The Fannin County Courthouse was dedicated on June 5, 1889.
Programme image courtesy the Fannin County Museum of History:
Text - Programme: All the orders will meet at their respective lodge rooms and march from there to Fannin College Grounds, at 10 o'clock where a procession will be formed which will march to the Court House where Constantine Lodge will dedicate the Court House at 11 a.m. The procession will then be reformed and march to the picnic grounds and join in a general basket picnic, to which all are requested to bring well filled baskets and united in making the day a happy and memorable one for all. After the picnic the programme will be arrange by a committee composed of delegates from the different orders represented.
Committee of Arrangement. J. M. Bennett, T. P. Baker, E. W. Perminter, A. J. Clendenen, O. W. McLennan, R. E. Martin, C. H. Harwell. The invited orders are requested to appoint committees to confer with out committee.
The following article was published in Dallas Morning News, June 6, 1889.
The City Wore Her Best Robes and
Wore Them Well, Too.
Dedication of the Temple Of Justice
All of Fifteen Thousand Persons Present - Imposing Ceremonies.
A Rare Pleasure Lost by Col. Colberson Being Called Home.
Bonham, Tex., June 5. - Bonham wore her best robes today, and wore them well, it being the date of the dedication of her new temple of justice, erected at a cost of $85,000, out of native stone quarried within a few miles of the city. It has the distinction of being one of the largest and most imposing structures in the state, 15,000,000 pounds of stone or 160,000 cubic feet, 170,000 brick and 400 barrels of lime being used in its construction. That the county is proud of it is evidenced by the attendance of about 15,000 people. Excursion trains came from the east and west, and horsemen from all points of the compass. Triumphant arches in cedar and bunting, with the United States coat of arms and glittering stars, stood at each corner of the square to welcome the citizens of this great county.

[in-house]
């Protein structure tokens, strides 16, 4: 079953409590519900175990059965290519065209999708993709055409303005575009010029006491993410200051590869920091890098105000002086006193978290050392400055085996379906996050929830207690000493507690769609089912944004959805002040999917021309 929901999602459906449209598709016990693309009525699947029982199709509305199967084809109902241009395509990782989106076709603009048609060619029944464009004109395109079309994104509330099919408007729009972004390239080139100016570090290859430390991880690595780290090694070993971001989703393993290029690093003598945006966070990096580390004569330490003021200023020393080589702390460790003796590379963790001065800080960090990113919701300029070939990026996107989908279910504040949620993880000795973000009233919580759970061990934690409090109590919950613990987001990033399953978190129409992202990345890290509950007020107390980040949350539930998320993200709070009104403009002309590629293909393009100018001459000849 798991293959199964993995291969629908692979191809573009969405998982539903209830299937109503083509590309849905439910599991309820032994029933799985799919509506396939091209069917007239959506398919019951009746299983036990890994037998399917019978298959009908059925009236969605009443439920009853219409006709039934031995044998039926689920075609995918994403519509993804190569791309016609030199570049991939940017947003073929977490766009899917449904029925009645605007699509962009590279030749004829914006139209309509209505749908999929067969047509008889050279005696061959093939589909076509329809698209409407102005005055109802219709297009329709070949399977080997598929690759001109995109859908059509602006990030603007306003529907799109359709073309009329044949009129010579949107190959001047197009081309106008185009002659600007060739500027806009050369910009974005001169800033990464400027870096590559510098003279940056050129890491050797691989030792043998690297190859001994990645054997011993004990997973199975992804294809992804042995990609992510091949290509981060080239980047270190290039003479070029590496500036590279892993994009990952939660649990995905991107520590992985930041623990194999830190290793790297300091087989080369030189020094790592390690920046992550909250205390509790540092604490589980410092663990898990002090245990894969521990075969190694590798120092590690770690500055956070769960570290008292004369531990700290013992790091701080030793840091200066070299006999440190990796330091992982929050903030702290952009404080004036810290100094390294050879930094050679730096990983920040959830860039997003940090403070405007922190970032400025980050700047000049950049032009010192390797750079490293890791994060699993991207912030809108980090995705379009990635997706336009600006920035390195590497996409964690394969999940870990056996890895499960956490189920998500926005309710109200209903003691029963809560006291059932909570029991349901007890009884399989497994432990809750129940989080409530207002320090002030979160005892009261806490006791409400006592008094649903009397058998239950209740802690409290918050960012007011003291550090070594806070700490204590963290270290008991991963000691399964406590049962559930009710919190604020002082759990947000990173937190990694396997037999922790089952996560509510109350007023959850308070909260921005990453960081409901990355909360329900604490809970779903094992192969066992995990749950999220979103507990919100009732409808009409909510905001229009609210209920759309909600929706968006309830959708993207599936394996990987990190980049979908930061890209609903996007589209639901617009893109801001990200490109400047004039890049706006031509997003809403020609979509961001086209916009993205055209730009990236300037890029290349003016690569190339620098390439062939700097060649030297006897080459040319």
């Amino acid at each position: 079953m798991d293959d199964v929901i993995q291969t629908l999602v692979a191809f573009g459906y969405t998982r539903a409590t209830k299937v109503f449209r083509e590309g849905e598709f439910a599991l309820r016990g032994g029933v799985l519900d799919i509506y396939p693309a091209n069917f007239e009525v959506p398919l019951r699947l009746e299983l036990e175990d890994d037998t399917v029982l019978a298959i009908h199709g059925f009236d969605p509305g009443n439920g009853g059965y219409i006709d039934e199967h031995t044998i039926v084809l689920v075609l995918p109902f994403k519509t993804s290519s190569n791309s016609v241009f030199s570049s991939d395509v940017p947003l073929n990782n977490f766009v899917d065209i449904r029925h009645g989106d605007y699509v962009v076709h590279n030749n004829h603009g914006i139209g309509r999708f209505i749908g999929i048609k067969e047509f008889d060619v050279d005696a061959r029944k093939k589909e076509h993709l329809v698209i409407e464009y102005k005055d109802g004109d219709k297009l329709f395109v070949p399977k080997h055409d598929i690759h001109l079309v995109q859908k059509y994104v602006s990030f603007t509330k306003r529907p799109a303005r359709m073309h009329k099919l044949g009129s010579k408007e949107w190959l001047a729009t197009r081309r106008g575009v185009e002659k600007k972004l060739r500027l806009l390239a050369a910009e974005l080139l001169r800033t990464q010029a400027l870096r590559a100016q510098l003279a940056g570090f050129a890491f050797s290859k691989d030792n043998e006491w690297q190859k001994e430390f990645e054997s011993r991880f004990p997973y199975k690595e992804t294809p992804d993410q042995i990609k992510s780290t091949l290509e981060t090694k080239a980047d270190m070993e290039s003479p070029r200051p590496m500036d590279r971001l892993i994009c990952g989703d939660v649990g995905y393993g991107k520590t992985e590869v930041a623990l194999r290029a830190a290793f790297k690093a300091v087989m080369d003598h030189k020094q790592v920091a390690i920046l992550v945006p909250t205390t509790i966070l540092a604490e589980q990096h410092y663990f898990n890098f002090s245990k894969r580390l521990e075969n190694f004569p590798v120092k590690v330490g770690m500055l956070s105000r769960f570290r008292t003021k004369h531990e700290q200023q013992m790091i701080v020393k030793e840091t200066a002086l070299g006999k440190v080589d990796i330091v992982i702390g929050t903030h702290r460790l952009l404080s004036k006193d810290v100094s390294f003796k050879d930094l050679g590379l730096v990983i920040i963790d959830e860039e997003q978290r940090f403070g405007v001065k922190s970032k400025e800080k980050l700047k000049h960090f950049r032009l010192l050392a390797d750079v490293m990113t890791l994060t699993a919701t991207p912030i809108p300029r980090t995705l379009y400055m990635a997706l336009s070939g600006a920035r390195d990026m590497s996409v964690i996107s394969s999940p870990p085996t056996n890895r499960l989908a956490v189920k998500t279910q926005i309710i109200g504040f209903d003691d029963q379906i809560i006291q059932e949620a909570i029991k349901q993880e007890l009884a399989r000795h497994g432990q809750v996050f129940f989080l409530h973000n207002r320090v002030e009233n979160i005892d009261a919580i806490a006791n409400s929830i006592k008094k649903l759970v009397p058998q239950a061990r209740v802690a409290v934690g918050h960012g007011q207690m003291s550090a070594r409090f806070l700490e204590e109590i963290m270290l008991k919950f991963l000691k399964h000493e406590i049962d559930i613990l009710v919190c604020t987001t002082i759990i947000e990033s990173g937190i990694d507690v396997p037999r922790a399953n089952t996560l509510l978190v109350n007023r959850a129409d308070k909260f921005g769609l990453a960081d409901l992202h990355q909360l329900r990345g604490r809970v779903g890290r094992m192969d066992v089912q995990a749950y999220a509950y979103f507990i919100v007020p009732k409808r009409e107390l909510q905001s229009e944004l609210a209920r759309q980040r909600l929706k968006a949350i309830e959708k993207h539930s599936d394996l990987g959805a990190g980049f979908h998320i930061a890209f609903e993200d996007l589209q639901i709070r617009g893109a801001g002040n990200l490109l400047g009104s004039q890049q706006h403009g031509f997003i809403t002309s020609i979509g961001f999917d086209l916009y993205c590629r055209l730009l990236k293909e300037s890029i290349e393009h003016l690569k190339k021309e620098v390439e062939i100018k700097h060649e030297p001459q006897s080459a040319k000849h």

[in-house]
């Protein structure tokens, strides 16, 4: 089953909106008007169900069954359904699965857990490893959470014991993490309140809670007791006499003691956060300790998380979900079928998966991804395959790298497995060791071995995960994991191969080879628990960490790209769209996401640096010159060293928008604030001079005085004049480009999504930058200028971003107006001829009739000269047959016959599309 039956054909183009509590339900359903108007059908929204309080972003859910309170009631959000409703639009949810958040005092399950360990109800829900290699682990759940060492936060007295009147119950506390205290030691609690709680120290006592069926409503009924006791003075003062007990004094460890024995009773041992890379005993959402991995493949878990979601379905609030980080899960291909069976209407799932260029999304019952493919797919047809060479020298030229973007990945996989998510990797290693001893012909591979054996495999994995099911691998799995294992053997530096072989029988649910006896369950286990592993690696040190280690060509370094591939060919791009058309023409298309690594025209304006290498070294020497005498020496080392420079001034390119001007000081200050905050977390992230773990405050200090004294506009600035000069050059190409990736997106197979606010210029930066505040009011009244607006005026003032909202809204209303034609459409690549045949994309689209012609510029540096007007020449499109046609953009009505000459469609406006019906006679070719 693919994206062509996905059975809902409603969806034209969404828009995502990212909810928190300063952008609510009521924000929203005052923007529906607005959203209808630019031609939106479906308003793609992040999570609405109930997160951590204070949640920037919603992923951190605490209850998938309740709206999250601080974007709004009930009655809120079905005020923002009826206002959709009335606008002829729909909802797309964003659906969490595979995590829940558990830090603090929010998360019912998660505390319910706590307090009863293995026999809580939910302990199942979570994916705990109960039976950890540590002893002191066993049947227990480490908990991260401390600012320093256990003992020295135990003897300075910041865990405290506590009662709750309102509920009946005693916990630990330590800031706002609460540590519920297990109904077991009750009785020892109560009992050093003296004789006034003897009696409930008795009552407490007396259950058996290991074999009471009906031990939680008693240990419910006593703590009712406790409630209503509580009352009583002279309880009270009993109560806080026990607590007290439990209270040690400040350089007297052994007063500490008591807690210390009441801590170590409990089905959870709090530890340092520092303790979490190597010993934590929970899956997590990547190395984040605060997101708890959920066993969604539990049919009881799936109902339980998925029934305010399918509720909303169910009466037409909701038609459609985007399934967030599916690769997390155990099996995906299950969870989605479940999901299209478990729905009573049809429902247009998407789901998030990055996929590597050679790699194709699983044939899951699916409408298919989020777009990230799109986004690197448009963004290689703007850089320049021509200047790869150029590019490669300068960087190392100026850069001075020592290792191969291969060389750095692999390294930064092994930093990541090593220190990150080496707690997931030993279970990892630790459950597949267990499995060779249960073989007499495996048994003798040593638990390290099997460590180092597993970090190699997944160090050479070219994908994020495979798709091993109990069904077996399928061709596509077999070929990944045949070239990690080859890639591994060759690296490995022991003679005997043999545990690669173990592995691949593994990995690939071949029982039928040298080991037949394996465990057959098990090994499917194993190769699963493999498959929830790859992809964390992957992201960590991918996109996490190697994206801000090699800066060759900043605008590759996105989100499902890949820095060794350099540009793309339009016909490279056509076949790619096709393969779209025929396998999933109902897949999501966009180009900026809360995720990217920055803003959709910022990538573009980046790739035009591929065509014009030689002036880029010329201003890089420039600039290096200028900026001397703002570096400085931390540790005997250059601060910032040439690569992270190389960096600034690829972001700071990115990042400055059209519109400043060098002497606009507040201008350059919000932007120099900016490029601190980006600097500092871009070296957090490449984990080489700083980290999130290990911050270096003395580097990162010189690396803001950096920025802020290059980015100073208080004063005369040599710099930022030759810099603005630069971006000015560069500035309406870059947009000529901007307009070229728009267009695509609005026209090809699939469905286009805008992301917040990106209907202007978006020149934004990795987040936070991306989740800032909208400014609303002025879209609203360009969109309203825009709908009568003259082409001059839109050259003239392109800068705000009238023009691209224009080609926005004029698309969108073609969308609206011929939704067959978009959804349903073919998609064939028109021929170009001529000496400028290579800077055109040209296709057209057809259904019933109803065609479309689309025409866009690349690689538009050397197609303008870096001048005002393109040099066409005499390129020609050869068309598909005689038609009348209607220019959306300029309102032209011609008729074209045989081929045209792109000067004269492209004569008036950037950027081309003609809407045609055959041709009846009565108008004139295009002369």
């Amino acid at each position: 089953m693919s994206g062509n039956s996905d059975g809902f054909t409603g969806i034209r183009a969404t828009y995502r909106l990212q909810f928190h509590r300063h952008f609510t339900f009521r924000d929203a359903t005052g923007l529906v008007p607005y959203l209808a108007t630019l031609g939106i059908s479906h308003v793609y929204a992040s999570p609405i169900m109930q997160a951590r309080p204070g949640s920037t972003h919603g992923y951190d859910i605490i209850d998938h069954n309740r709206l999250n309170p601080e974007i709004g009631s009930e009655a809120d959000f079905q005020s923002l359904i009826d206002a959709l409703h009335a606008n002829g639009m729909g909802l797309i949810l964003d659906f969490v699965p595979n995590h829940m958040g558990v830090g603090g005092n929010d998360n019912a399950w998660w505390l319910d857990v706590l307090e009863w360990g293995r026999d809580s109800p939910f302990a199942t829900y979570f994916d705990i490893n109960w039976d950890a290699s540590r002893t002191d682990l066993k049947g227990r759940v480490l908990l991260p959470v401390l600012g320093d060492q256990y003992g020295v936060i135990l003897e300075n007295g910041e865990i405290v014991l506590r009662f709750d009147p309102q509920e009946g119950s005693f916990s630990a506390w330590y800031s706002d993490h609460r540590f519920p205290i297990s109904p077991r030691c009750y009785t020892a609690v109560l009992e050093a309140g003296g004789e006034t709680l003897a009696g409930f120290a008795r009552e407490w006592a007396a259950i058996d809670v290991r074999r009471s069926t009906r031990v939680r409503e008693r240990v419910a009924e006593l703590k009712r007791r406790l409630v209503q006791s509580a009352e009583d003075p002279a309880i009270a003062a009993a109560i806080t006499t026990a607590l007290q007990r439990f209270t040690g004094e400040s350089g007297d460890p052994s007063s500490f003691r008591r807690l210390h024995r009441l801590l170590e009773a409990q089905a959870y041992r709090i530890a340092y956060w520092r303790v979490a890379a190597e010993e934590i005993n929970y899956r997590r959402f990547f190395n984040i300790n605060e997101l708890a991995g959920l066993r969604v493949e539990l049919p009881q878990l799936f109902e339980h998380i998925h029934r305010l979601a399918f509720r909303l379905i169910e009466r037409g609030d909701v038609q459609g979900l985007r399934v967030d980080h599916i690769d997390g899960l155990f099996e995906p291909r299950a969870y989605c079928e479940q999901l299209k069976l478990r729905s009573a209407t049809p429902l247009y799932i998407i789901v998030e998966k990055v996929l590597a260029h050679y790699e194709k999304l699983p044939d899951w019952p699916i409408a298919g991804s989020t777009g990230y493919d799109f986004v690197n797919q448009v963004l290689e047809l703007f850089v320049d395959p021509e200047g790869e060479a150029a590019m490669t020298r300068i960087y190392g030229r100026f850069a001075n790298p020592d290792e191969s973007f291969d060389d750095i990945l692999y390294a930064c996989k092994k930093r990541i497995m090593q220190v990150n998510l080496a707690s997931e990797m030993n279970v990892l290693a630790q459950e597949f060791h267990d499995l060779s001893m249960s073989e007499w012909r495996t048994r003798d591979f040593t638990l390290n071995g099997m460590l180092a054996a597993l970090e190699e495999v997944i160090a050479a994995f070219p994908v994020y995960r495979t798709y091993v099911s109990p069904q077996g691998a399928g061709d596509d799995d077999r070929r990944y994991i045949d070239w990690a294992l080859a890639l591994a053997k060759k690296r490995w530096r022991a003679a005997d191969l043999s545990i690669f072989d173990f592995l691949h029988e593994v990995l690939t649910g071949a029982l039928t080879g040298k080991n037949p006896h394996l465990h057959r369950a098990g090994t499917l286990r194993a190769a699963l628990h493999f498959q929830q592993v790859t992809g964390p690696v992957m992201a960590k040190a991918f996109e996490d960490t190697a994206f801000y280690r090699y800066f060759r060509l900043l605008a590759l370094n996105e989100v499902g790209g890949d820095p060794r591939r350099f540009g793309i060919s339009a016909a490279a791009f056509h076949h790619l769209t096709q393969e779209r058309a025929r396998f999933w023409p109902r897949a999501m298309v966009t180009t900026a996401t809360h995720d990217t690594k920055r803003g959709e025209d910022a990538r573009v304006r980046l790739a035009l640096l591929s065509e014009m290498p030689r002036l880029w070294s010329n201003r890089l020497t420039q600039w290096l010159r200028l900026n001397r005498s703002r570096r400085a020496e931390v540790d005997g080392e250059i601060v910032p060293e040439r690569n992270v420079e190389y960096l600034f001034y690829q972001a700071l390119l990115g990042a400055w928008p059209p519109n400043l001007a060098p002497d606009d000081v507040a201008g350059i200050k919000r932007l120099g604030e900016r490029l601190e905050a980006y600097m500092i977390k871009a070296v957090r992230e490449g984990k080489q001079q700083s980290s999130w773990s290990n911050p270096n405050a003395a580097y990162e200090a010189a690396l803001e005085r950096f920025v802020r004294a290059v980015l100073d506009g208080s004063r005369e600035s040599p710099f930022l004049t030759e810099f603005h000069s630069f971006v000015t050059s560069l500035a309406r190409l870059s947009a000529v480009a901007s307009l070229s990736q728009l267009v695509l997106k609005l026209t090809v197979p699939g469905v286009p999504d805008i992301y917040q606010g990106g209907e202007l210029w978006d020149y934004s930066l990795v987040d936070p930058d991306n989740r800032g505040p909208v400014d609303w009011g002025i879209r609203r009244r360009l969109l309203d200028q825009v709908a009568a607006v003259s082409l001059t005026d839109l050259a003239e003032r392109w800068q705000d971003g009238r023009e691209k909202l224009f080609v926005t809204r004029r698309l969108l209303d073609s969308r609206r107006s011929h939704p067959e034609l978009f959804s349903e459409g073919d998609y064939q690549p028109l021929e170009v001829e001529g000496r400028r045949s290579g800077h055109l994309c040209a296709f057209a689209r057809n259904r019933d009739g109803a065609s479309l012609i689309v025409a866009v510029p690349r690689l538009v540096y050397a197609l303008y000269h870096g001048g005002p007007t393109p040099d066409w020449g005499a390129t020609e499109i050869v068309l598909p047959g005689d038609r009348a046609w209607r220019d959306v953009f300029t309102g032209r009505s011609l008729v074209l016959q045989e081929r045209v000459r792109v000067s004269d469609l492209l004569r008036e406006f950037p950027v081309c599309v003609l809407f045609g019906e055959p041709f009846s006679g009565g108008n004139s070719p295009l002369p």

The procession formed as follows at Fannin college and marched to the courthouse, where the dedication ceremonies took place:
Masonic lodges, royal arch chapters, knights templar, grand officers, granges, knights of labor and farmers' alliances, Paris light guards, Fannin guards and city officers in carriages.
The procession was headed by the Bonham cornet band.
Arriving at the courthouse, upon a platform in full view of the thousands of patriotic Texans, the impressive dedicatory ceremonies were gone through with. The building was delivered by Architect Jack Cormack and received by Most Worshipful Grant Master Martin. The invocation was by Grant Chaplain Potts. The unveiling of the temple was as impressive as it was beautiful. A picked choir under the supervision of Miss Sallie Joe Carleton furnished the music.
The ceremonies having been completed Deputy Grant Master Williams stepped to the front and introduced Capt. T. J. Brown of Sherman, grand orator.
Capt. Brown's effort was one of the best of his life, and at times he touched upon the valorous deeds of Fannin, Bonham, Bowie and Crockett, his tongue was attuned to the magic thrill of eloquence and the most touching thoughts were clothed in the most beautiful language. Occasionally he would drop an imprecation upon the brutality of the Mexicans at Goliad and the Alamo, and the emphaticness of his expressions seemed like the flash of the lightning of justice.
Having touched upon the source of the name of Fannin and of Bonham, he then reviewed the history of the county and denominated her the mother of twenty-five counties, embracing Grayson, Hunt, Colin, Cooke, Denton, Wise, Clay, Montague and others now prominent in the sisterhood of Texas. After contrasting the past with the present in a most masterly manner, he closed with a merited compliment to all womankind, impressing them with the fact that they are the architects and builders of the minds and the matter that shape the destinies of nations.
The choir sang "All Hail," after which the grand lodge reformed and marched to the lodgeroom.
Ex-Gov. Throckmorton addressed the people at the Wilson grove after this. He is very popular here and was listened to with marked interest.
Col. Culberson was called home at noon by a telegram that his wife was very dangerously ill. Disappointment at his inability to be present is heard upon every side.
Especial mention is deserved by the knights templar for their splendid appearance and the magnificent dinner set in Preston hall.
The press was remembered all round, for which the mangers will accept the thanks of the reporters.